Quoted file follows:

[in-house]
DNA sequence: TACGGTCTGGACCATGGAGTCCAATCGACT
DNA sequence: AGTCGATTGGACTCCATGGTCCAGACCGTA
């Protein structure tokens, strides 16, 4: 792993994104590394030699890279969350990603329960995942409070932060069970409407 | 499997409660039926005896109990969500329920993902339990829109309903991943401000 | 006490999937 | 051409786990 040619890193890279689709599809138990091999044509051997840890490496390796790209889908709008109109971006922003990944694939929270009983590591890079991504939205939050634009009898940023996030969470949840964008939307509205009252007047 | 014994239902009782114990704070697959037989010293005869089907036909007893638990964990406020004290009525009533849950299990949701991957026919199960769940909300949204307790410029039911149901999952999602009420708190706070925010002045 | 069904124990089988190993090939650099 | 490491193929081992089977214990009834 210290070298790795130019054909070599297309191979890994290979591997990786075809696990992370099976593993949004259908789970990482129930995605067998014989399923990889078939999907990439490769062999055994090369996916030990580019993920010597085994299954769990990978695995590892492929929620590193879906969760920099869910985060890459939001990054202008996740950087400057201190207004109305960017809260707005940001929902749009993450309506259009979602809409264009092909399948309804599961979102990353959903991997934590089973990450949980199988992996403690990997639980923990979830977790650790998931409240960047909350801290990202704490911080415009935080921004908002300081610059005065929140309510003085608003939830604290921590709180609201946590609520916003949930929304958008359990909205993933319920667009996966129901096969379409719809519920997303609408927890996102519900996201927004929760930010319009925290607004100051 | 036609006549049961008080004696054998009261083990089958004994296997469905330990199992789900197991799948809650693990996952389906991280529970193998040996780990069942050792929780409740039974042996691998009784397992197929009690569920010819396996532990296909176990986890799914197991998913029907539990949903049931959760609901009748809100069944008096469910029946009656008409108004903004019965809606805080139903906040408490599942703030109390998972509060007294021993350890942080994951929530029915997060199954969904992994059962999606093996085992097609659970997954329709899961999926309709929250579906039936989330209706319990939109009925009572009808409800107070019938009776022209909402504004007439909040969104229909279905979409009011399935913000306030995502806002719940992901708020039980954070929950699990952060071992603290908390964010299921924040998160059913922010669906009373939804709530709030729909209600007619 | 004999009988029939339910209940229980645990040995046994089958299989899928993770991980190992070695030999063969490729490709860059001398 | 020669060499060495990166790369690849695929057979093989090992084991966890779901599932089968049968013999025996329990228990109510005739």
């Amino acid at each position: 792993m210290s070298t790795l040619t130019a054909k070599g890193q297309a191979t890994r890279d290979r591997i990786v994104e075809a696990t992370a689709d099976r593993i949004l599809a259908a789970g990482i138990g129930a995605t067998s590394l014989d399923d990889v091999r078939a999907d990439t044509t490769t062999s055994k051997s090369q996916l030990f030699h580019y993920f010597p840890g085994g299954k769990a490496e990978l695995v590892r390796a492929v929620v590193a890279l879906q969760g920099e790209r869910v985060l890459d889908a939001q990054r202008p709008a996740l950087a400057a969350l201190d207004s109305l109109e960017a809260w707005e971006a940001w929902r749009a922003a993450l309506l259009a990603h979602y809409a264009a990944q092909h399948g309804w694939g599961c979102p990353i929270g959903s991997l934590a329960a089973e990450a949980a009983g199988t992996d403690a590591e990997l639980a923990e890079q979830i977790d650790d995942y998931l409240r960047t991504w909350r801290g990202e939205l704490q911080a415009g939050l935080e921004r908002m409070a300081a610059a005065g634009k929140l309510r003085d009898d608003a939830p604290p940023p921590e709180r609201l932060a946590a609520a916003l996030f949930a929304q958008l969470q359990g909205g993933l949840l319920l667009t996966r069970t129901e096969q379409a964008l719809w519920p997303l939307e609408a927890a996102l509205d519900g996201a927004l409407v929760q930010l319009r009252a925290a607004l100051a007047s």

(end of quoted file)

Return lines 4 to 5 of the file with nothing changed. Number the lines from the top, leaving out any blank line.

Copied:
């Protein structure tokens, strides 16, 4: 792993994104590394030699890279969350990603329960995942409070932060069970409407 | 499997409660039926005896109990969500329920993902339990829109309903991943401000 | 006490999937 | 051409786990 040619890193890279689709599809138990091999044509051997840890490496390796790209889908709008109109971006922003990944694939929270009983590591890079991504939205939050634009009898940023996030969470949840964008939307509205009252007047 | 014994239902009782114990704070697959037989010293005869089907036909007893638990964990406020004290009525009533849950299990949701991957026919199960769940909300949204307790410029039911149901999952999602009420708190706070925010002045 | 069904124990089988190993090939650099 | 490491193929081992089977214990009834 210290070298790795130019054909070599297309191979890994290979591997990786075809696990992370099976593993949004259908789970990482129930995605067998014989399923990889078939999907990439490769062999055994090369996916030990580019993920010597085994299954769990990978695995590892492929929620590193879906969760920099869910985060890459939001990054202008996740950087400057201190207004109305960017809260707005940001929902749009993450309506259009979602809409264009092909399948309804599961979102990353959903991997934590089973990450949980199988992996403690990997639980923990979830977790650790998931409240960047909350801290990202704490911080415009935080921004908002300081610059005065929140309510003085608003939830604290921590709180609201946590609520916003949930929304958008359990909205993933319920667009996966129901096969379409719809519920997303609408927890996102519900996201927004929760930010319009925290607004100051 | 036609006549049961008080004696054998009261083990089958004994296997469905330990199992789900197991799948809650693990996952389906991280529970193998040996780990069942050792929780409740039974042996691998009784397992197929009690569920010819396996532990296909176990986890799914197991998913029907539990949903049931959760609901009748809100069944008096469910029946009656008409108004903004019965809606805080139903906040408490599942703030109390998972509060007294021993350890942080994951929530029915997060199954969904992994059962999606093996085992097609659970997954329709899961999926309709929250579906039936989330209706319990939109009925009572009808409800107070019938009776022209909402504004007439909040969104229909279905979409009011399935913000306030995502806002719940992901708020039980954070929950699990952060071992603290908390964010299921924040998160059913922010669906009373939804709530709030729909209600007619 | 004999009988029939339910209940229980645990040995046994089958299989899928993770991980190992070695030999063969490729490709860059001398 | 020669060499060495990166790369690849695929057979093989090992084991966890779901599932089968049968013999025996329990228990109510005739």
């Amino acid at each position: 792993m210290s070298t790795l040619t130019a054909k070599g890193q297309a191979t890994r890279d290979r591997i990786v994104e075809a696990t992370a689709d099976r593993i949004l599809a259908a789970g990482i138990g129930a995605t067998s590394l014989d399923d990889v091999r078939a999907d990439t044509t490769t062999s055994k051997s090369q996916l030990f030699h580019y993920f010597p840890g085994g299954k769990a490496e990978l695995v590892r390796a492929v929620v590193a890279l879906q969760g920099e790209r869910v985060l890459d889908a939001q990054r202008p709008a996740l950087a400057a969350l201190d207004s109305l109109e960017a809260w707005e971006a940001w929902r749009a922003a993450l309506l259009a990603h979602y809409a264009a990944q092909h399948g309804w694939g599961c979102p990353i929270g959903s991997l934590a329960a089973e990450a949980a009983g199988t992996d403690a590591e990997l639980a923990e890079q979830i977790d650790d995942y998931l409240r960047t991504w909350r801290g990202e939205l704490q911080a415009g939050l935080e921004r908002m409070a300081a610059a005065g634009k929140l309510r003085d009898d608003a939830p604290p940023p921590e709180r609201l932060a946590a609520a916003l996030f949930a929304q958008l969470q359990g909205g993933l949840l319920l667009t996966r069970t129901e096969q379409a964008l719809w519920p997303l939307e609408a927890a996102l509205d519900g996201a927004l409407v929760q930010l319009r009252a925290a607004l100051a007047s």